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After the World Expo in Dubai Where Next for Monaco?

The Great World Expo in Dubai has hardly receded in our minds. No sooner have we had the experience… as if it were yesterday… than we are shaken into realizing the next one is upon us. Not quite… the five yearly cycle means 2025 is the date for the next big event, the theme for which is: 

Designing the future society for our lives and where? It’s going to be in Japan… in Osaka from April 13th to October 13th, 2025 to be exact. 

The talk is that Monaco’s Pavilion in Japan … actually it will be on the island of Yumeshima where the 2025 Expo will receive delegations and visitors from countries all over the world to the newly built facility… it will be a new city of sorts. The Principality has a plot of 1,000 square meters, where it is going to build a building of 400 square meters and lay out a garden of 600 square meters. 

The rumour is it will be very “vegetal”. That conjures up images of the iconic African Garden near the Casino. Could anything be more delightful? Well we will have to wait for more details. No doubt the design will take a very different but equally interesting course. We’ll probably have to wait for the first quarter of next year to find out more. 

Tempus Fugit (time flies) so there are already teams on the ground planning the management of Monaco’s Pavillon. Will they include the 50 or more young people who did such an outstanding job in Dubai. We’ll have to wait and hear from Albert Croisi … maybe he is selecting a whole new group of enthusiastic youngsters. Look to the second half of this year to find out. What an opportunity for them.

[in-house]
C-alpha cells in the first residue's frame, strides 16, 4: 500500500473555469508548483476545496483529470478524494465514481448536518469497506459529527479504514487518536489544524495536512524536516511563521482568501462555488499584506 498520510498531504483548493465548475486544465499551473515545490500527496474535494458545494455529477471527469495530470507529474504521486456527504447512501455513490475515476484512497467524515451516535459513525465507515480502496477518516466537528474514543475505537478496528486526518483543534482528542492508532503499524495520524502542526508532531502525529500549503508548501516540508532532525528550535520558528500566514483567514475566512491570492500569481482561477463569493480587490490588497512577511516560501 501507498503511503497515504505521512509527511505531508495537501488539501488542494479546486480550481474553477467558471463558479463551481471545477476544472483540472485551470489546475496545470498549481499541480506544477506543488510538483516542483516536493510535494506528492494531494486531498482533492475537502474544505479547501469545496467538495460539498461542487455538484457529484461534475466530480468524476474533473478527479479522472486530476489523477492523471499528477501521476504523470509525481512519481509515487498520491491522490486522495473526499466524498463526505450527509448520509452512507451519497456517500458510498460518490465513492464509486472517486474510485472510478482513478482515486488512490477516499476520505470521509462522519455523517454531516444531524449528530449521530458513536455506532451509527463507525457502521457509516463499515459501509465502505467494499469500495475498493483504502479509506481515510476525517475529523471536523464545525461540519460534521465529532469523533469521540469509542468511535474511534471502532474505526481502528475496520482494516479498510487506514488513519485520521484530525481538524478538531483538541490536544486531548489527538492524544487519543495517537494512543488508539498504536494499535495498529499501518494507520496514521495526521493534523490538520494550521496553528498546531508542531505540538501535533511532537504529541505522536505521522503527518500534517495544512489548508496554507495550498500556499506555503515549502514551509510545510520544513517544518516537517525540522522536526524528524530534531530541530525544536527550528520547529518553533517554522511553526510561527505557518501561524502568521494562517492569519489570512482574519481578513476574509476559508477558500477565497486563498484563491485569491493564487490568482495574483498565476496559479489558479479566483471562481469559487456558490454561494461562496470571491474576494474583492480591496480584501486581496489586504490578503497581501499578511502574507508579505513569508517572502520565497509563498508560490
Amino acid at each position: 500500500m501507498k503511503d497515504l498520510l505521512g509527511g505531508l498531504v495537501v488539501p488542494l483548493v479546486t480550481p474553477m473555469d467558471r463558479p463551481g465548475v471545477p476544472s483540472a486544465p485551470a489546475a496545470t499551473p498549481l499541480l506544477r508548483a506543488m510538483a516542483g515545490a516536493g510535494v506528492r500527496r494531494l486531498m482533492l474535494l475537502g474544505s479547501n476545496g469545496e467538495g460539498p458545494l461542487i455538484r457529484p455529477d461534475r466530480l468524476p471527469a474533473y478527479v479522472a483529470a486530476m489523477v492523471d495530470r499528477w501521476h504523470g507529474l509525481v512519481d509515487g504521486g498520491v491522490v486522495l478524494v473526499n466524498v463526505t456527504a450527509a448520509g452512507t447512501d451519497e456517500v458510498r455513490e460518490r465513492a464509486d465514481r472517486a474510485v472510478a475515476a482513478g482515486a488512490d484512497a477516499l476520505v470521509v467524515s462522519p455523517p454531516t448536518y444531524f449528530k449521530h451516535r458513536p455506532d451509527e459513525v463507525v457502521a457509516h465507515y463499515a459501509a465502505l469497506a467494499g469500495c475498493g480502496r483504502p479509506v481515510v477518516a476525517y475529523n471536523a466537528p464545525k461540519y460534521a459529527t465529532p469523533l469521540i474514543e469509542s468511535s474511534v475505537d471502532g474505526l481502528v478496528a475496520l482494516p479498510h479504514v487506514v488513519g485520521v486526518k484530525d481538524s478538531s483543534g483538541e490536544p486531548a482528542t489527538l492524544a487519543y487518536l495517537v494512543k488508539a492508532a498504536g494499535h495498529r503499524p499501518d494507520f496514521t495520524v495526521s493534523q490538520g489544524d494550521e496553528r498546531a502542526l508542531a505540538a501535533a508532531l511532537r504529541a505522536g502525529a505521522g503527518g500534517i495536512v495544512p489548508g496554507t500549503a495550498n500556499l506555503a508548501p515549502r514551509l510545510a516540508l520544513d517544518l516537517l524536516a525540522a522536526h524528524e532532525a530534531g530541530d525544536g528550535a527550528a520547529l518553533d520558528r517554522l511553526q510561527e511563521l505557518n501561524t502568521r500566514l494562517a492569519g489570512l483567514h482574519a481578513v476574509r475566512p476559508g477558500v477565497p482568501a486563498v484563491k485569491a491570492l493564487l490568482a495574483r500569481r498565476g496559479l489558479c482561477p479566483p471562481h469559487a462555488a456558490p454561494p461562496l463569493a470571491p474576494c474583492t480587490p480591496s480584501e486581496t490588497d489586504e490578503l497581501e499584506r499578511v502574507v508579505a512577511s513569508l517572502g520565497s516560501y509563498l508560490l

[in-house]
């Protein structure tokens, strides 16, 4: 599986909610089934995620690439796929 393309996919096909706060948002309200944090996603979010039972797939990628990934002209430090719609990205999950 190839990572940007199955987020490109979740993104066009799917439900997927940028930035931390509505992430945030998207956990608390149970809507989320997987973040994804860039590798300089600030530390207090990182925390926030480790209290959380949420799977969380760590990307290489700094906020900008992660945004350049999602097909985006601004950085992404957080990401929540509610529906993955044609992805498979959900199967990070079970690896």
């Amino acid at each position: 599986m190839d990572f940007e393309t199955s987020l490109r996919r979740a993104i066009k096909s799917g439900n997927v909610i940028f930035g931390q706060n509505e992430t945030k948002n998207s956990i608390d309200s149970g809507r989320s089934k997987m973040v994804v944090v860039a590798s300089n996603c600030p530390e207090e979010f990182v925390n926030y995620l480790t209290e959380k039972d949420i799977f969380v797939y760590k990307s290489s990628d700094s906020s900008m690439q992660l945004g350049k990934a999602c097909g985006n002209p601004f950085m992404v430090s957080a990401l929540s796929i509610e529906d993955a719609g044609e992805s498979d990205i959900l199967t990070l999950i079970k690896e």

Monegasque Poets

You might wonder why poetry might be so important to the Monegasque endeavour in Japan. You’ll notice on social networks a flurry of activity in response for a call for photo-shoots of 30 seconds of Monegasques of all ages reading poetry. 

Throughout history, poetry, and particularly one version called haiku has played an important role in Japan. These short poems capture the view of many Japanese people on nature, philosophy, art, and emotion.

So when in Japan do as the Japanese do! In Monaco’s Pavilion, high profile will be the best (as many as 15) of these video-shoots of Monegasque poets. 

If you are to be one of these star poets and plan to do your video with a Japanese style poem, here’s a little heads-up. 

The word “haiku” comes from the longer Japanese phrase, “haikai no ku,” meaning “light verse.”

The haiku is a Japanese poetic form that consists of three lines, with five syllables in the first line, seven in the second, and five in the third. The haiku became a separate form of poetry in the 17th century.

And what is the most famous Japanese haiku? There are many and they include ‘In the moonlight’ by Yosa Buson, ‘The Old Pond’ by Matsuo Basho, and ‘After Killing a Spider’ by Masaoka Shiki. You get the drift. Maybe a Monegasque version will get on the Top Ten list of haiku in Japan and have thousands of visitors to admire their poems in the Principality’s Pavilion.

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